Oregon Country Fair

July 11th, 2005  |  Published in old and busted

We packed up and headed for the Oregon Country Fair with Michael and Sue this weekend.

I don’t know exactly what I was expecting, but I think it was something perhaps a little less … dense. Dense with people, dense with stuff, dense with stuff going on. It wasn’t a bad time at all, but it got pretty crazy a few times, if the crowd grew in whatever area we were in.

So how to describe it?

I guess if you took a big wooded area, put a bunch of booths in it, carved a few meadows out of it, dropped a bunch of Portland Saturday Market vendors in the booths, then turned a hippie costume ball loose in the midst of it, you’d have most of it.

But you also have stuff like puppet shows where the kids are told that peak oil is coming and if they don’t invest in alternative energy sources, they’re fucked. Parades break out spontaneously. There are a more people on stilts per capita than most other places on the planet. You smell a lot of sage, a lot of pot, and a lot of really, really good food. I had the best Pad Thai of my life there. One guy held an audience for two hours, explaining how it is that if you shine a perfectly green light on perfectly red cloth in a very dark closet, the cloth will look black, as well as what an ecliptic is. I ate some homemade fudge that made my head swim it was so rich. I saw a lot of painted boobies and a few unpainted boobies. $12 devil horns were the number one accessory for square normals looking to get into the spirit. There was a lot more: hula-hooping flautist girls, bongo-playing little boys, vaudeville acts with people dressed up like chickens laying gigantic balloon eggs, a piece of performance art I simply couldn’t fathom, but which involved a giant metal contraption that gyrated, drum circles, juggling clinics, a giant straw nest for parents and kids to lounge in, a procession of people in multi-colored robes and white facepaint who said nothing, but merely walked through the crowd in stately silence,

There was a lot of music, too. We walked into the fair to the sound of a digeridoo accompanying a hippie chanteuse crooning “Do you wanna?” over and over, then periodically feeding it into some digital looper and crooning something else over the top of that. They were competing with the capoeira circle a few feet away. Guitarists, a marching band with several sousaphones, and Mad Tea Party from Asheville, NC, which I stopped to watch for a little while because they had lovely harmonies and great presence. I ordered a disc once I got home as my sole non-photographic souvenir. Ed might enjoy a few of their samples: There’s a ukulele in there somewhere.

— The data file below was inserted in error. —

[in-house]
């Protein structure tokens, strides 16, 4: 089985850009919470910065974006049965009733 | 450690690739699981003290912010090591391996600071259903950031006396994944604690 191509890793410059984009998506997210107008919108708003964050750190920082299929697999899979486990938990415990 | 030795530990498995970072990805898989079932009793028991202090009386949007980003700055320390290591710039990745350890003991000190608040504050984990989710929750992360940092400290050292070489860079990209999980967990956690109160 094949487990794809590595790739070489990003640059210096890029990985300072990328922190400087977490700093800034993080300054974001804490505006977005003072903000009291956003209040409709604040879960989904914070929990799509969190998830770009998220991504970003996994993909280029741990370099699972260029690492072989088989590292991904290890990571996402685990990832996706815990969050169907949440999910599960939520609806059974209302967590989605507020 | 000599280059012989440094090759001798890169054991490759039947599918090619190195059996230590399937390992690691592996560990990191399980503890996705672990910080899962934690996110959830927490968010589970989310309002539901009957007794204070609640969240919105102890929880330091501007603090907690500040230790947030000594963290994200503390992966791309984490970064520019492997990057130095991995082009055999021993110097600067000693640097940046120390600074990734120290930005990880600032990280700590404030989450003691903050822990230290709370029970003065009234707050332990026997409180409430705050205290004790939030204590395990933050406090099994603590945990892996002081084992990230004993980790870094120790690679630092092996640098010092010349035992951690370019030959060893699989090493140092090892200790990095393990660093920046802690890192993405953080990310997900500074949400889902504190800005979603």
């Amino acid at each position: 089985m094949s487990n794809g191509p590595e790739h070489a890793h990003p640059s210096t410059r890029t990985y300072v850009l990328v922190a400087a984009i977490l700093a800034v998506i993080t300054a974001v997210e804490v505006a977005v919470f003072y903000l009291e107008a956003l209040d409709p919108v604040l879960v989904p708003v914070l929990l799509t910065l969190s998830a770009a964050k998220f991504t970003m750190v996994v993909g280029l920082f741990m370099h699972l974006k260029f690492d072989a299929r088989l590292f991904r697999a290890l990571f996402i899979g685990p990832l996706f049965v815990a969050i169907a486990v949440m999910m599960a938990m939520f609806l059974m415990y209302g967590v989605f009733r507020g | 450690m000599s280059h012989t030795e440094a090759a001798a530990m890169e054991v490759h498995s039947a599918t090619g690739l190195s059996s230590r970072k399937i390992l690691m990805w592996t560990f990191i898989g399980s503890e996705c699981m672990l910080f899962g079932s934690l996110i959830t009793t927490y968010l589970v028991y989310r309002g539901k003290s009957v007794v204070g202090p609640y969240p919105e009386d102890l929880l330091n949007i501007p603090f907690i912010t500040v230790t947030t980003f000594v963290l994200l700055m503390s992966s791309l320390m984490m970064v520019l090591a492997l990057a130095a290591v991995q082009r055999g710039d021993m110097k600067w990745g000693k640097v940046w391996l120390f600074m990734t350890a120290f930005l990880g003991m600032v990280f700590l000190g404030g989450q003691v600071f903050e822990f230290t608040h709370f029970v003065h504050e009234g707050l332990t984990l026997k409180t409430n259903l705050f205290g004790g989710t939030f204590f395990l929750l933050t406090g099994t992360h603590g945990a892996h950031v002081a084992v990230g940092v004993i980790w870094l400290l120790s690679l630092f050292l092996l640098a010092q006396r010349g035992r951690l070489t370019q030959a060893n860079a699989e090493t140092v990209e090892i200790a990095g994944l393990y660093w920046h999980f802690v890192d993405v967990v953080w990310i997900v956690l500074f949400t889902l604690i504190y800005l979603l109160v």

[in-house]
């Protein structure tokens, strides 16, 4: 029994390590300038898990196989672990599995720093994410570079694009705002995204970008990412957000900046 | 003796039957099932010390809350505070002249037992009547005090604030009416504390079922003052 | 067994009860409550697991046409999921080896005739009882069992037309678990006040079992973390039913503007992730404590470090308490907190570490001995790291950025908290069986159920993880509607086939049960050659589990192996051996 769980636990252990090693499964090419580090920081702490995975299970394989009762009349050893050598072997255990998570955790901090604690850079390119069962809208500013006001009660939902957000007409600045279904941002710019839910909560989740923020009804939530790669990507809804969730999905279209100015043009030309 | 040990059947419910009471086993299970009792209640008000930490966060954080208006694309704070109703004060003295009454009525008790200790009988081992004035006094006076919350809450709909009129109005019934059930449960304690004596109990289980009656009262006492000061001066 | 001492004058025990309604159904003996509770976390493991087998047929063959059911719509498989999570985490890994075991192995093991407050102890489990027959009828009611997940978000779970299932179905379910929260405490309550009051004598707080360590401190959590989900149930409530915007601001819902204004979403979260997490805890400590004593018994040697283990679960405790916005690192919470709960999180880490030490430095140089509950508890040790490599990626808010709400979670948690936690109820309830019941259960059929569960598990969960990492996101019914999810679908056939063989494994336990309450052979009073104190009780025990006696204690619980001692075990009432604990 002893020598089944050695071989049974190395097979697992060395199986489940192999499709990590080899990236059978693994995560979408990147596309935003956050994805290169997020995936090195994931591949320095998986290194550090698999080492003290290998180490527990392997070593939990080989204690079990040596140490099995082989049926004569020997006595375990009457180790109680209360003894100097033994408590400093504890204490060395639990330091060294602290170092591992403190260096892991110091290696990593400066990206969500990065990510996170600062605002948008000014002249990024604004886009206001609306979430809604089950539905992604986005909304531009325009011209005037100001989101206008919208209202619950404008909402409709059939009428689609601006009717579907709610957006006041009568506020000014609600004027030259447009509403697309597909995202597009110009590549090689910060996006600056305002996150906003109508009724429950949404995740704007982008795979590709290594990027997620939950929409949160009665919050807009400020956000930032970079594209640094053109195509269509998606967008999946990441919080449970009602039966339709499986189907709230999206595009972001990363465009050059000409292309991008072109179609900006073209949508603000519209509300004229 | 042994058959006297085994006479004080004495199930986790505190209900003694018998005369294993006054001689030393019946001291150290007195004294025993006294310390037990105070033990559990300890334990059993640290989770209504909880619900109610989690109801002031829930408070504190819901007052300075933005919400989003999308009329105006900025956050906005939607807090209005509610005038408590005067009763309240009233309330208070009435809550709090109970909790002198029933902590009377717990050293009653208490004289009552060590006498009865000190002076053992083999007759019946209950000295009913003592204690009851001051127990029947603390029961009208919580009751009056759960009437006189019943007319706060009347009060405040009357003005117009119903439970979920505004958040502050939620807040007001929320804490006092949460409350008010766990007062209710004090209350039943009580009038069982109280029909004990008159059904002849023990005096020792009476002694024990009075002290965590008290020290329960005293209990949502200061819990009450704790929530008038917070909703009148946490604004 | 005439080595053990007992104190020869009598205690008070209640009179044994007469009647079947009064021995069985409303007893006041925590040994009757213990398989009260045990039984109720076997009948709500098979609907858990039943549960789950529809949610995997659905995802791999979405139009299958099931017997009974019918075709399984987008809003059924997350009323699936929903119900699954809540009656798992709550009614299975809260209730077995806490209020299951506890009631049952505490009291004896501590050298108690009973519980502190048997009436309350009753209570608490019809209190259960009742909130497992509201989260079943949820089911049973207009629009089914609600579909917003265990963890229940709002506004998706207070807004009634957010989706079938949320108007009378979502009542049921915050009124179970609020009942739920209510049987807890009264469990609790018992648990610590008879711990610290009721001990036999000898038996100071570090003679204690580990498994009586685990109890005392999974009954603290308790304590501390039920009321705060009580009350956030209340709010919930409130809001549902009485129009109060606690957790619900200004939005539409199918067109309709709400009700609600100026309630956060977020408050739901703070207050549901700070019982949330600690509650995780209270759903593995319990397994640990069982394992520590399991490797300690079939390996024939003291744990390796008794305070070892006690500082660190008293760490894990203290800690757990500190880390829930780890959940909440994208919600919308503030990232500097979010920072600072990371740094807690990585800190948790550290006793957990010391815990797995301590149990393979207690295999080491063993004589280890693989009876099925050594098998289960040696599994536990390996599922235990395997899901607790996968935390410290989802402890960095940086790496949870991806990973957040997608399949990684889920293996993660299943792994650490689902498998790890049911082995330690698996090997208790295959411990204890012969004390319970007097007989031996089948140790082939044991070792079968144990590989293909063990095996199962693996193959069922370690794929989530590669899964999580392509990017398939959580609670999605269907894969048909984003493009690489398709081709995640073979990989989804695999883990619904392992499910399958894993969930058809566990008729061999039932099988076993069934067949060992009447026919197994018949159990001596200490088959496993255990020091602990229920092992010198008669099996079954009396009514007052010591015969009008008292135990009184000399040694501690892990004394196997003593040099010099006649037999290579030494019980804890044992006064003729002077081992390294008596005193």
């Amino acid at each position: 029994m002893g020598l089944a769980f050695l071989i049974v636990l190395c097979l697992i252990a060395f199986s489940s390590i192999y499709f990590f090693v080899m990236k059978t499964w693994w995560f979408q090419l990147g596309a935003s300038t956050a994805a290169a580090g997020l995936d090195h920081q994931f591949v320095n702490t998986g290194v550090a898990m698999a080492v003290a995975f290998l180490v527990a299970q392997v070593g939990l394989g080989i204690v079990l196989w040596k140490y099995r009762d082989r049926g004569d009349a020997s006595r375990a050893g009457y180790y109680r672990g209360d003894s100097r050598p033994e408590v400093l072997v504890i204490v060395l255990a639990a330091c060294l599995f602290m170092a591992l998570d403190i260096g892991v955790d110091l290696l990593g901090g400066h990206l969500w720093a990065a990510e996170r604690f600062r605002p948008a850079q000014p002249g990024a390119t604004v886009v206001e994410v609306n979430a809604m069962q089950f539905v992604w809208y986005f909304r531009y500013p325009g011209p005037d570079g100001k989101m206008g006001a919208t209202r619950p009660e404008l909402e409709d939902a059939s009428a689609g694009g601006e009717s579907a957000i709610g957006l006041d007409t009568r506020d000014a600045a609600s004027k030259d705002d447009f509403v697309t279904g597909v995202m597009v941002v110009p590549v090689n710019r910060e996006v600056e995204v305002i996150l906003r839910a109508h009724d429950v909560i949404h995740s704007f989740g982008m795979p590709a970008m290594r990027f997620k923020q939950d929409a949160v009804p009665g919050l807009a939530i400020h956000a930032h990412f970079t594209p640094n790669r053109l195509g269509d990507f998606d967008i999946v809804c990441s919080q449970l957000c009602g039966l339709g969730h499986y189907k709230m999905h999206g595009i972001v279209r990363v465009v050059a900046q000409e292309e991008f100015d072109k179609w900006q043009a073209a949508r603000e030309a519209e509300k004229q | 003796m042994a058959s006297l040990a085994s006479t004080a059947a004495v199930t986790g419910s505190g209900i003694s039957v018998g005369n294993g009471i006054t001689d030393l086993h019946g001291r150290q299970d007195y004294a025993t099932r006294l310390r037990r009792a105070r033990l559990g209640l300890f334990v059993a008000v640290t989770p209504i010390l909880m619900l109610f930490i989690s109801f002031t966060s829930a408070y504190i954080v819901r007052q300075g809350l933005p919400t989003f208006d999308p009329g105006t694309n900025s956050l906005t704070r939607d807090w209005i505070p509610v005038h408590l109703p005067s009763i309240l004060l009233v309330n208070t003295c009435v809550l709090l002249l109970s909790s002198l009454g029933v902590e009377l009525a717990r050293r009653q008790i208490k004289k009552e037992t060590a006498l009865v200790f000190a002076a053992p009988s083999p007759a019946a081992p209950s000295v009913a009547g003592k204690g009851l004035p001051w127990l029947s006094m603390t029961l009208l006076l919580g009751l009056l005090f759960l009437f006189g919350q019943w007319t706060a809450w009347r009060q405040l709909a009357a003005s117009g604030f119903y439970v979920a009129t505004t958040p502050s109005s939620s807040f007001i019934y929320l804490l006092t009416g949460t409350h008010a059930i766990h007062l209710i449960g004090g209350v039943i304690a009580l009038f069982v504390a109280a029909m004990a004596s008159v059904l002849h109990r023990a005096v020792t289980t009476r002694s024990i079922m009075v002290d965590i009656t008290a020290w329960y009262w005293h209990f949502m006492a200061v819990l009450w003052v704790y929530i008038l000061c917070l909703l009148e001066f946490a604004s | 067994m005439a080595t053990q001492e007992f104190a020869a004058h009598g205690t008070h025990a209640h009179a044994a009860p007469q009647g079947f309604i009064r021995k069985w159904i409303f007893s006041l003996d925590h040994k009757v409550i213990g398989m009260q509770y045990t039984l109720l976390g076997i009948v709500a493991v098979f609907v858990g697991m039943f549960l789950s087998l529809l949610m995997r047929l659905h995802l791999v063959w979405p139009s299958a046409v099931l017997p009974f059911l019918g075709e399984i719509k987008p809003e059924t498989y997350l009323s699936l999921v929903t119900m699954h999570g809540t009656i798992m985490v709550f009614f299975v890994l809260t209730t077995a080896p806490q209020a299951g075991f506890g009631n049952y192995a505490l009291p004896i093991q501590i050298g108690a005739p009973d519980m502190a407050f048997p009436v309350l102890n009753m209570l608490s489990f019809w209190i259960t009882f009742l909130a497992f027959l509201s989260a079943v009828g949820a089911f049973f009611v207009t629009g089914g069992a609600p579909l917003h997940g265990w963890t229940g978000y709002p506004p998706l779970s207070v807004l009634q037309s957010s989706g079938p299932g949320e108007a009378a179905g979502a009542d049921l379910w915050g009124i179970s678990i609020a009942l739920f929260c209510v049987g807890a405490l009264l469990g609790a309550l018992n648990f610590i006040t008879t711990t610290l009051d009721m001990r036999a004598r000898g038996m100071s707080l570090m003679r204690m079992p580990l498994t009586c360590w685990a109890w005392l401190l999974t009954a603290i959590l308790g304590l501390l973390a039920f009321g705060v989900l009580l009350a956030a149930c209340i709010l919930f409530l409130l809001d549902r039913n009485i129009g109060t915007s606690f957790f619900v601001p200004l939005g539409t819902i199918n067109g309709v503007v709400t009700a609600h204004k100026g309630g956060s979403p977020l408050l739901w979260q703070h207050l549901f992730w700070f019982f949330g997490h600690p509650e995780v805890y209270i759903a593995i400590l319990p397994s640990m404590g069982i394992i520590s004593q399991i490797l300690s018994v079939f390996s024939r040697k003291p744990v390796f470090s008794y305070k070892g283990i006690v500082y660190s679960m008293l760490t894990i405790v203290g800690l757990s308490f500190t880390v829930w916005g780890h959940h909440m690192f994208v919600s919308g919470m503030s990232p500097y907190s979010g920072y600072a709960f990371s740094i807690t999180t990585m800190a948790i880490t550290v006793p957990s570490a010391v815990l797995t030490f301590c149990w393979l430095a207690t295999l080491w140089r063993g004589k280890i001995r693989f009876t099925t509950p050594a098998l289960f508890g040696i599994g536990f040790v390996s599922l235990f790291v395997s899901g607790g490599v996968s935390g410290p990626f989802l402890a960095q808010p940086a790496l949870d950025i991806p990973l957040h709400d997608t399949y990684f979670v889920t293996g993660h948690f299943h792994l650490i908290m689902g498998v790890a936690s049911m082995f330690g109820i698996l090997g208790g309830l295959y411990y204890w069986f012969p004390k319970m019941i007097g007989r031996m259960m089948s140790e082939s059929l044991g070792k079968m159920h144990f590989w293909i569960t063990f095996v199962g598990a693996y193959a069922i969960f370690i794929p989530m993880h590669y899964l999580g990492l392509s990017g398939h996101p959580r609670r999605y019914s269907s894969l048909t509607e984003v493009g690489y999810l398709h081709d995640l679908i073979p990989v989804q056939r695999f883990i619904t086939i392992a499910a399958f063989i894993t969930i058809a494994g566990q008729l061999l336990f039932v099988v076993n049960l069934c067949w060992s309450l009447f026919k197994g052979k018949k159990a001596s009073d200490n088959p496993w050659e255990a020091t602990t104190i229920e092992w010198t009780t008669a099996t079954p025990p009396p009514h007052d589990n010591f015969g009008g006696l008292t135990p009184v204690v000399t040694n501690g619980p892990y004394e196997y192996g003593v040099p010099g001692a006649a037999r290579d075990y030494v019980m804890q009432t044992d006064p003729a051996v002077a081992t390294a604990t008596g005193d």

We got Ben a new carrier off of Craig’s List. My guess was that a stroller at the fair would sort of suck, and lo it would have. Ben’s old carrier, though, was built for little kids (sub-25 pounds). Ben’s gotten a lot bigger, and the last time I tried to carry him in his old one the suspension wasn’t up to stabilizing him when he shifted around. The “new” one was made by Kelty and cost, well, a lot more when it was brand new. It did a great job. I was able to carry Ben around all afternoon (about five hours total) with just a few breaks and readjustments. Ben seemed comfortable, too. Not a single squawk the entire time, even when we got separated from everyone else.

By the time the day was over, we were pretty ready to go. Ben was getting heavy, and we found ourselves walking by the same places (easy to do when everything’s on a big figure 8 path).

We drove from the fair site to Florence, where we got a room for the night at the Villa West Motel. I don’t know what the place’s official motto is, but its motto in my mind will forever be “What we lack in dirt-free pillow cases, we make up for in cellophane-wrapped ice buckets.”

This morning Ben wasn’t able to deal with being in the same room as Al & I, so he woke up at 4, chilled out for a bit, but was up and around by 6. I loaded him in the car while Al slept, and we drove up to Heceta Head to walk around and watch the surfer clan that had camped on the beach the night before.

For the moment, since I’m goofing around with Flickr, you can see the photos in my Oregon Country Fair set there (where there’s also a fancy slideshow option. At some point I’ll upload a batch to the real gallery.

And at some point I might have more to say about the whole thing. For the moment, though, it’s late and I’m feeling sort of washed out and sleepy. So I’m wrapping up.

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